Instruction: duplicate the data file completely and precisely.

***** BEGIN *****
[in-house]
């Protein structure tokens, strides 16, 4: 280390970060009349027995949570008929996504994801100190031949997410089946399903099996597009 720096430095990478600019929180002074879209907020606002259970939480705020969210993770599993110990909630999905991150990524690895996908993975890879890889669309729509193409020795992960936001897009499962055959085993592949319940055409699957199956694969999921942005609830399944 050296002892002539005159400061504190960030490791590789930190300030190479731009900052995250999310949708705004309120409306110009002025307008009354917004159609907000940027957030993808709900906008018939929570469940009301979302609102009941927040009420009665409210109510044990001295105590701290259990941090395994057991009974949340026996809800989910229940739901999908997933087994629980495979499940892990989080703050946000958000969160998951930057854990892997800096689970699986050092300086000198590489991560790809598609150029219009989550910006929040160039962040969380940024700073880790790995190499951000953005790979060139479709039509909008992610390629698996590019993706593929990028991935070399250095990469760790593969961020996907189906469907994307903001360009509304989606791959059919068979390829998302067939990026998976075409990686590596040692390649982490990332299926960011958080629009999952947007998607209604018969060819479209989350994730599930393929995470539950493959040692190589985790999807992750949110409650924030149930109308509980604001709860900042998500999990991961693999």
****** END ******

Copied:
[in-house]
């Protein structure tokens, strides 16, 4: 280390970060009349027995949570008929996504994801100190031949997410089946399903099996597009 720096430095990478600019929180002074879209907020606002259970939480705020969210993770599993110990909630999905991150990524690895996908993975890879890889669309729509193409020795992960936001897009499962055959085993592949319940055409699957199956694969999921942005609830399944 050296002892002539005159400061504190960030490791590789930190300030190479731009900052995250999310949708705004309120409306110009002025307008009354917004159609907000940027957030993808709900906008018939929570469940009301979302609102009941927040009420009665409210109510044990001295105590701290259990941090395994057991009974949340026996809800989910229940739901999908997933087994629980495979499940892990989080703050946000958000969160998951930057854990892997800096689970699986050092300086000198590489991560790809598609150029219009989550910006929040160039962040969380940024700073880790790995190499951000953005790979060139479709039509909008992610390629698996590019993706593929990028991935070399250095990469760790593969961020996907189906469907994307903001360009509304989606791959059919068979390829998302067939990026998976075409990686590596040692390649982490990332299926960011958080629009999952947007998607209604018969060819479209989350994730599930393929995470539950493959040692190589985790999807992750949110409650924030149930109308509980604001709860900042998500999990991961693999």